Tuesday, May 31, 2016

Thoughts on Unity, pt. 3 -- "I pray they will be one"

This is the third in a series on unity in the church. What do we mean when we use language of "unity," "being united," versus "being divided"? If you missed them, you can go back and read the first part here and the second part here

If you've spent any time with the four gospels, you know that John's gospel is...different. I won't go into all the many differences here, but I'll mention one briefly. Unlike the first three gospels, John's gospel has a long "farewell discourse" in which Jesus offers final thoughts and reflections to his disciples before he is arrested and executed. At the end of this farewell speech, just before his arrest, Jesus prays a long prayer for his disciples, which includes these lines [I've added a few notes since it's out of context]:
"I’m not praying only for them [that  is, the disciples who are standing right there] but also for those who believe in me because of their word. I pray they [that is, all those others who will believe because of the witness of the disciples] will be one, Father, just as you are in me and I am in you. I pray that they also will be in us, so that the world will believe that you sent me. I’ve given them the glory that you gave me so that they can be one just as we are one. I’m in them and you are in me so that they will be made perfectly one. Then the world will know that you sent me and that you have loved them just as you loved me."
This is, in a sense, a prayer for Christian unity par excellence. Here Jesus prays, not only for the disciples who he has known during his time on earth, who -- in John's gospel -- he has called friends, but for all those who will come to believe because of their witness. And what does he pray? That they will be united. That they will be one, inextricably part of each other just as John's gospel portrays Jesus/Word and Father*/Source and Spirit/Breath as inextricably part of each other.

Now, this prayer only appears in John's gospel. Maybe Jesus prayed it, maybe not. Maybe this is a prayer that emerged from the experience of a particular community, perhaps an early Jewish Christian community in the diaspora, feeling isolated, it's identity threatened from all sides.

But you know what it's definitely not?

It is definitely not a prayer about denominations staying together.

Or about denominations joining together into bigger denominations.

You know how I know?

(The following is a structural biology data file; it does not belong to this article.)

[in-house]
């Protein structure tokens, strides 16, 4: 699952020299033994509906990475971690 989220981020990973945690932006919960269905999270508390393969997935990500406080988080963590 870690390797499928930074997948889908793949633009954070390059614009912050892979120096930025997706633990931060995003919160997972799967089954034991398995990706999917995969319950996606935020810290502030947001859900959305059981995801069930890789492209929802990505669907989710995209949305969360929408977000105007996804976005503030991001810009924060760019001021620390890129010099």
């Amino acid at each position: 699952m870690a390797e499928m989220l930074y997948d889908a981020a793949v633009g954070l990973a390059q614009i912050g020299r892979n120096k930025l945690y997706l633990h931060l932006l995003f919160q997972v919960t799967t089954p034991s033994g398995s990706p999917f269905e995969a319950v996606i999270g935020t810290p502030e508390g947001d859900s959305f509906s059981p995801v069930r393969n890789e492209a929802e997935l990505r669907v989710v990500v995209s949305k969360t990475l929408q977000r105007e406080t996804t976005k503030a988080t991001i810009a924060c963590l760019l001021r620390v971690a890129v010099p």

Because denominations weren't a thing yet.

This is "yeah, duh, we know," stuff, but it bears saying, because it's so easy for language of "that they will be one" to be co-opted into our denominational conflicts or dialogues.

But that's not what this prayer is about at all. Here, Jesus prays, not for institutional unity, but for a mystical one-ness, the same kind of mystical one-ness that Jesus enjoys with the Father.* What's more, this one-ness has a purpose, an end: "Then the world will know that you sent me and that you have loved them just as you loved me."

The purpose of the unity Jesus prays for is for the world to know and understand God's love, as manifested in Jesus, the Word who becomes flesh and dwells among us. So on the one hand it's a mystical one-ness, rather than an organizational or institutional unity. And on the other hand, it's made real, fleshy, physical, by virtue of its indwelling-ness in the world.

Now, as I've suggested in the past two posts, institutional and organizational work can be good and important. It's very possible to argue that bringing two previously separate organizations together into one united organization is a faithful way to live out the one-ness that Jesus prays for in John 17. But that kind of work isn't the be-all and end-all of Christian unity. Christian unity is only Christian unity if it is (a) a participation in the mystical unity of Christ with God by the power of the Spirit** and (b) directed/sent to the world to spread the knowledge of God's love.

"The Church" at the time John's gospel was written was not a single, united institution. It would have been nearly impossible for the community out of which this writing emerged to have imagined such a thing. What they could imagine, and what they were willing to stake their faith and their lives on, was a deeper unity, which would serve as an expression of God's love in the world.

It seems to me that before we even have any sort of conversation about how to "stay united" or "split up" a denomination or a church, we ought to take a good hard look at what we're doing and ask:

Are we sharing together in spiritual union with God?
Are we helping the world to know God's love?

Ask those questions first.

Ask them. Pray about them. Reflect on them.

And then maybe -- but only maybe -- we can start talking about the structures or institutions that such questions might imply.

*I've kept the masculine language as it is in John's gospel, but the language is metaphorical, not literal. The language is meant to emphasize relationship, not gender. One could substitute "Mother," or "Caregiver," or use alternative language, but keep the same essential emphasis. For a wonderful take on all of that, check out Sharon Ringe's book Wisdom's Friends.
** Traditionally, this has been expressed in the doctrine of the Trinity. We can argue until we're blue in the face about the doctrine (and we certainly have), but at base it's about mystical unity, about the indwelling community and hospitality modeled for us by God.

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